Brooks Koipka has already lost Golf Competition. Now, he is trying to protect his surgically repaired knee.
As the riots erupted in the 72nd hole on Sunday, security lost control of thousands of spectators Entered the 18th fair track celebrating Bill Mickelson’s historic victory, Koibka along with his caddy, Ricky Elliott, get lost in the mob.
“If I hadn’t had a knee injury, it would have been cold if I had sunk a few times in that crowd because no one really gave a damn,” Koibka later said. “Yeah, it’s cool for Bill, but sometimes drowning is not my funny idea. I tried to protect my knee.”
The runner-up finish for Louis Ostuysson is the second in his sixth career at a major championship. Ostuysen, who won the 2010 British Open, finished 4 shots behind Koeboka, two shots behind Michelson.
“Look, I feel like I’m playing my heart out to get the second big one, and I know I have the game to do that,” he said. “It was close. My game wasn’t great over the weekend. I had to work hard to get back into controversy. Another second place, I had to pick it up. But I think I could probably. [gotten] Two or three more shots from my game. ” ‘
Ostuysen, who started two shots behind Mickelson, said of the chase, “I tried to be as aggressive as I could without doing stupid things.”
Rory McIlroy doesn’t understand what all the fuss is about. As this week approached he realized the expectations for him because he had a win in Wells Fargo two weeks ago and he too won the PGA in 2012 when he was last on the island of Kia.
His Week 5 Ever was equally disappointing after he was shot equally on Sunday 72. He later said he “felt like he was stuck in neutrality.”
“I don’t understand those high expectations,” McIlroy said. “It’s good to have a win at Quill Hollow, I’ve always played well and I’m comfortable. But I told you. [reporters] I don’t remember much of 2012 on Tuesday. For whatever reason, this is not a memorable week in many ways.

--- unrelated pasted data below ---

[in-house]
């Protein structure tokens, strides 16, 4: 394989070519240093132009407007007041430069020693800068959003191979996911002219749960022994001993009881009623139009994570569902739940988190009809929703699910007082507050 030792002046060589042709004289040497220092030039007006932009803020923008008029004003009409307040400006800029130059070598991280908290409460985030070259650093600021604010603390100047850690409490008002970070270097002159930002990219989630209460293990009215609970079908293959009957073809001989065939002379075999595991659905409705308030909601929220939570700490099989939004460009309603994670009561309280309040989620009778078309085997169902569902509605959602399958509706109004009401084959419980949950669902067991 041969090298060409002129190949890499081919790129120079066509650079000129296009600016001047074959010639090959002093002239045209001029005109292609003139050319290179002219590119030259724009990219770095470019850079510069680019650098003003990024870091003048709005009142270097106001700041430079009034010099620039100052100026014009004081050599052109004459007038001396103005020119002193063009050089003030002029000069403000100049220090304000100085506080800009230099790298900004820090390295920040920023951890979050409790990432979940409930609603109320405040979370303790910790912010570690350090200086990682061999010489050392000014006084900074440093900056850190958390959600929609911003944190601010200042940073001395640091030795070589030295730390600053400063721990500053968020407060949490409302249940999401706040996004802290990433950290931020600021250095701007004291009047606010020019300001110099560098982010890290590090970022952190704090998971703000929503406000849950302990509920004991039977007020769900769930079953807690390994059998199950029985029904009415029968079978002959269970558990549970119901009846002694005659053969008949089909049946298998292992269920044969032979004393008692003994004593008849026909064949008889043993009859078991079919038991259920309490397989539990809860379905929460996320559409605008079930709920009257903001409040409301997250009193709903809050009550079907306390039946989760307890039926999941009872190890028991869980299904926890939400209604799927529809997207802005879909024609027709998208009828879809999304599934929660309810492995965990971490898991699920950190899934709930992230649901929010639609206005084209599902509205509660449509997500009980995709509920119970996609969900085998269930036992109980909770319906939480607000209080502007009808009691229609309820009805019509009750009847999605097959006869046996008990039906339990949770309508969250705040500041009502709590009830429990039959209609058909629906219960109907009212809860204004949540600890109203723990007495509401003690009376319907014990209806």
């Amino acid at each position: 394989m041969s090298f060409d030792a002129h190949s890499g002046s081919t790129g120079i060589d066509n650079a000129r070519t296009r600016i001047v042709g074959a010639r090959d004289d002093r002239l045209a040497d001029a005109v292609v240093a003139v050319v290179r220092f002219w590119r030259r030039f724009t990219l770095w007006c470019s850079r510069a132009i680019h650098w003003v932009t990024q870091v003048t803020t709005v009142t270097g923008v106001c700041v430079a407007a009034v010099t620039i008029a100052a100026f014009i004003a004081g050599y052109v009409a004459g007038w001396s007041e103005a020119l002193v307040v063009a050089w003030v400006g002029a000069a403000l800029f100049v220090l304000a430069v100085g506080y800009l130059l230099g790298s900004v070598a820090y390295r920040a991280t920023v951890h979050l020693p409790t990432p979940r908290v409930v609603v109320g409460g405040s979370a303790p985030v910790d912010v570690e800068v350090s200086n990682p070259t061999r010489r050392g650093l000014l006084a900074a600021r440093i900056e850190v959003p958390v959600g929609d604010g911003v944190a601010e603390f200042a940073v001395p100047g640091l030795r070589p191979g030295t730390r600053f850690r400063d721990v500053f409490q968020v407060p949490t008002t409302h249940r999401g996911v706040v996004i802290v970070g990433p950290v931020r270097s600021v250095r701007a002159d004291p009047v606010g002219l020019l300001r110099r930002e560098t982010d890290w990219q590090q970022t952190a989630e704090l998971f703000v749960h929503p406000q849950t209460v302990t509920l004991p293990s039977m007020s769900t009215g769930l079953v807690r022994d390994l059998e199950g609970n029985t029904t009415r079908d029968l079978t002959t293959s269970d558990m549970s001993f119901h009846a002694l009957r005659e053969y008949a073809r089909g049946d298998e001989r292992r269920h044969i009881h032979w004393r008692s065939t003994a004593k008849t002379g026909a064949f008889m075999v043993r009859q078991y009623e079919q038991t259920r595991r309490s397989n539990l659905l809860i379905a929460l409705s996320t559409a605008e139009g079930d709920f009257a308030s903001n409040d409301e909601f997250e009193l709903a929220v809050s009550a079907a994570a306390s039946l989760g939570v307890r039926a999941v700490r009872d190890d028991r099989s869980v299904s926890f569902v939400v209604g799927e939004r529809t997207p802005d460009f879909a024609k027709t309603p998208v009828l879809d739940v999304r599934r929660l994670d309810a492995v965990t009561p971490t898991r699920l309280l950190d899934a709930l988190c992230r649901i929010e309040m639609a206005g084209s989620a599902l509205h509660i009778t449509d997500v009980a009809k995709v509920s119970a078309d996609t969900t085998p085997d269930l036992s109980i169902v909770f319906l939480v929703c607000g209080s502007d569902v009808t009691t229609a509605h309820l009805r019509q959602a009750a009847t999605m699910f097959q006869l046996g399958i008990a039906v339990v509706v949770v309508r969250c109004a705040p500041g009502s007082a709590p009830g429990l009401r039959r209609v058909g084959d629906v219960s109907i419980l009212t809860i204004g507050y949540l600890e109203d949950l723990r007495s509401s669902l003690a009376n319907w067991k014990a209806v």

“Nine years ago I didn’t feel like playing well here, it was automatically going to make me play better again, and it felt like coming here. Some parts of my game still need to be sharpened. Obviously, those parts were exposed this week in the wind and rough course.”
Current PGA champion Colin Morikawa, who won at Harding Park last August, had a relatively quiet week to retain the Forestmaker Trophy, but he finished strong in the final round, 4-under-Bar 68 Sunday. Week. 68 consecutive 75 and 74 rounds.
“I look back and I forgot so much about Fridays and Saturdays,” Morikawa said. “Those two days I played like that were kind of sucks, but it’s golf, you learn. But it’s always good to finish the rest of the summer at a big and kind of 68.”
Morikawa admitted that he felt he had “a little extra weight” as a defensive champion.
“People want to take the trophy from you,” he said. “I enjoy being in that position. It shows that you want to be in those positions because you’ve been successful, whether you’ve played well somewhere in the last year, whether in that curriculum or in any other subject. So, I hope to continue to defend that. I hope that means you are doing something better. “
The game between the Ryder Cup captains went to Europe’s Badrek Harrington, who had a strong week, finishing 2-under for the week after completing 3-Under-69 69 Sunday.
U.S. captain Steve Striker finished 4 overs this week.
“I’m so glad I felt like I was competing on a level with everyone this week,” Harrington said. “Physically, tea-to-tattoo, I played well during the week. At 49, you don’t want to go there and feel like you’re giving up anything.”
Harrington called Sunday’s final round, “My most interesting round of golf I’ve had on golf course for a long time. Today at least, I’m a golfer again.”
Harry Hicks, playing in his first career major championship, finished fourth in the Week 2-Under, which qualified him for the 2022 Masters title.
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